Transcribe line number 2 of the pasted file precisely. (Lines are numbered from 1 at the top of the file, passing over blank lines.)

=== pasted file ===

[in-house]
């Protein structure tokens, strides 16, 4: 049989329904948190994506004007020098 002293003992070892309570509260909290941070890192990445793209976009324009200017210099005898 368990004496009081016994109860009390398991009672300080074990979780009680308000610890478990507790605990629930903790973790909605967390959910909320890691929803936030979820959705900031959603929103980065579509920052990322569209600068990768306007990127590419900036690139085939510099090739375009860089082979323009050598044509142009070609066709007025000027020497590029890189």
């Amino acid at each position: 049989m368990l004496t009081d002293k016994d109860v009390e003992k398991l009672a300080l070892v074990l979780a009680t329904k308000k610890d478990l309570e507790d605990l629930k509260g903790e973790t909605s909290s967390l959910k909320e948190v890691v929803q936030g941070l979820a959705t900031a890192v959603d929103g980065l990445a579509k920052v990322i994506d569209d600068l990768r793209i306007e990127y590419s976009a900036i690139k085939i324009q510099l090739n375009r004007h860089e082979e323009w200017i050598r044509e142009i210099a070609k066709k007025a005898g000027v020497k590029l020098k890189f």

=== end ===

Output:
């Protein structure tokens, strides 16, 4: 049989329904948190994506004007020098 002293003992070892309570509260909290941070890192990445793209976009324009200017210099005898 368990004496009081016994109860009390398991009672300080074990979780009680308000610890478990507790605990629930903790973790909605967390959910909320890691929803936030979820959705900031959603929103980065579509920052990322569209600068990768306007990127590419900036690139085939510099090739375009860089082979323009050598044509142009070609066709007025000027020497590029890189």